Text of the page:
Beware space travel: Venturing too far from Earth could speed up ageing

Sarah Spickernell
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The model can help find ways to protect immune systems (Source: Getty)

Those looking to prolong their lives as much as possible might want to think twice about jumping aboard a Virgin Galactic and racing to the stars – in space, immune systems can age quicker than on Earth.

In an attempt to determine the long-term consequences of living in low or no-gravity conditions, such as those found on other planets, scientists in France developed a testing model to look at the effects of spaceflight on mice.
Called Hindlimb Unloading (or HU), it showed that mice in low gravity conditions experience changes in B lymphocyte production in their bone marrow, similar to the changes observed in elderly mice living in Earth conditions.
B lymphocytes are an important part of the immune system, responsible for creating the antibodies that identify and selectively target harmful foreign objects such as bacteria and viruses. Not having enough of them can leave a person or other animal open to attack.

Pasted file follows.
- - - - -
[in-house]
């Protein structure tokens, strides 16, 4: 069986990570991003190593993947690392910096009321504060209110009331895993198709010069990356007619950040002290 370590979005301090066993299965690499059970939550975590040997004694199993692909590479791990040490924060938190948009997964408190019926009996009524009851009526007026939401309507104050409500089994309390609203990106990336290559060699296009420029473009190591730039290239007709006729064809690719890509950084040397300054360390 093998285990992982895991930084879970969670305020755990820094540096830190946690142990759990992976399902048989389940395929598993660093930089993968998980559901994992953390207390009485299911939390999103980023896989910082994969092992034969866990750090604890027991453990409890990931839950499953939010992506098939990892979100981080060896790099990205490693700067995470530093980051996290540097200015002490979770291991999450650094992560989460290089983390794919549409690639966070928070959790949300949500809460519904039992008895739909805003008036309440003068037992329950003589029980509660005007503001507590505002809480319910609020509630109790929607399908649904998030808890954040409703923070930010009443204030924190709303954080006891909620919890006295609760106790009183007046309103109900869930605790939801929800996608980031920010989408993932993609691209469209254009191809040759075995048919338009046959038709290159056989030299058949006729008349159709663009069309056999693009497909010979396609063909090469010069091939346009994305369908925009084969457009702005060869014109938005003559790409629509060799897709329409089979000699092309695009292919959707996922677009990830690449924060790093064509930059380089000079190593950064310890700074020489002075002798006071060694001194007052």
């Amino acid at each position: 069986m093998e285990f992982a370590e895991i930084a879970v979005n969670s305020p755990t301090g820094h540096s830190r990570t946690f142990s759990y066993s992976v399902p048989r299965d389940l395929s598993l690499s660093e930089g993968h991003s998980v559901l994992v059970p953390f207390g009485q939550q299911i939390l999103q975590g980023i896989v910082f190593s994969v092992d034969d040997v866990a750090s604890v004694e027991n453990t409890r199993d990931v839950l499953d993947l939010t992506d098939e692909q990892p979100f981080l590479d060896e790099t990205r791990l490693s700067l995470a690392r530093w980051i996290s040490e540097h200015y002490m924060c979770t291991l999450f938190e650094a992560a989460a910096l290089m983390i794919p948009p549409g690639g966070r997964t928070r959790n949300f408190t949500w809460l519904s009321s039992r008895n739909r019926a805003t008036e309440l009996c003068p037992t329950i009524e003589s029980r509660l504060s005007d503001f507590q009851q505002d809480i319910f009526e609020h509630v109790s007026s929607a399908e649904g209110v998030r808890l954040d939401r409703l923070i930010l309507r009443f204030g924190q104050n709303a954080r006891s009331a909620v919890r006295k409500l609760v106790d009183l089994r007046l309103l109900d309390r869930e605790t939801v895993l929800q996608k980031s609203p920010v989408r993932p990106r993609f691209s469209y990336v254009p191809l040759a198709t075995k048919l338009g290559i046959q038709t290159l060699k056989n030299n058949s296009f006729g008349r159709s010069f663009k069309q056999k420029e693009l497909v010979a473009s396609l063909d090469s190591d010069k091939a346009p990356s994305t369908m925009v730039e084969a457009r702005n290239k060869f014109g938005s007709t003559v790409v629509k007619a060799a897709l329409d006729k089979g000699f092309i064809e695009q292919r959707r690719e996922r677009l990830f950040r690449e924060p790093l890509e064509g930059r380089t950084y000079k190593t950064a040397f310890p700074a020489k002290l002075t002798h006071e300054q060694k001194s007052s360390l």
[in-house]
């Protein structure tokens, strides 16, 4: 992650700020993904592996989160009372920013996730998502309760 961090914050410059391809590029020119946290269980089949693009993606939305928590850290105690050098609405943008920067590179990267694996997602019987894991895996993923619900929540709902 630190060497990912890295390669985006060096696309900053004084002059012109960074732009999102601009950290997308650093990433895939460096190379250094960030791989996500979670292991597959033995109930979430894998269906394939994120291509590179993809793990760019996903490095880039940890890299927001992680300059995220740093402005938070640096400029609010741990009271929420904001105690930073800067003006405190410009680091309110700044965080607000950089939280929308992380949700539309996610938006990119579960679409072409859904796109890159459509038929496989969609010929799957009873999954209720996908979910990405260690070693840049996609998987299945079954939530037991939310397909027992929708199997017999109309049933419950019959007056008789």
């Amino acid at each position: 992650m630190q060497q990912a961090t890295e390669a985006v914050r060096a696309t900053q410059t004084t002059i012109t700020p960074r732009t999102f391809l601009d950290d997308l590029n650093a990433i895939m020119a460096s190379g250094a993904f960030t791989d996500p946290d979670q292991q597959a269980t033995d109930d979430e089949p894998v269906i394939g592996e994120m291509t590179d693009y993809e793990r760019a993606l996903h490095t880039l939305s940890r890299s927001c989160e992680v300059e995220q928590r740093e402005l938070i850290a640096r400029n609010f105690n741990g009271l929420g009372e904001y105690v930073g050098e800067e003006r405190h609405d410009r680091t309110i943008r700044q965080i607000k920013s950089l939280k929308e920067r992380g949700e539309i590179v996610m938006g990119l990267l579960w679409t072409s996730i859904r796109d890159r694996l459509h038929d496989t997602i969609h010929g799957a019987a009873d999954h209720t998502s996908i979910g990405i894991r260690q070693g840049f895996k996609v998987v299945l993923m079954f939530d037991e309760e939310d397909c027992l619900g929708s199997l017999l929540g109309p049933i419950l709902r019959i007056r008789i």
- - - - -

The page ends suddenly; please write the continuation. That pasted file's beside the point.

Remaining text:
The results, published in the online FASEB Journal, indicate that space flight may be associated with accelerated ageing of the immune system in all types of animal, including humans.
If further studies show the same pattern, this means a person spending long periods of time in space might start suffering from age-related diseases younger than they would after an Earth-based life.
Scientists would then need to find a way to counteract these negative effects long before Mars One mission attempts to send us to Mars or people start staying in space hotels, and the HU model could hold the key to this.
"Getting to Mars and beyond promises to be a huge task, requiring contributions from almost every scientific discipline," said Gerald Weissmann, Editor-in-Chief of FASEB.
For biologists and medical researchers, knowing how altered gravity affects our immune system can already be studied on Earth. Fortunately for biologists, it's not rocket science.

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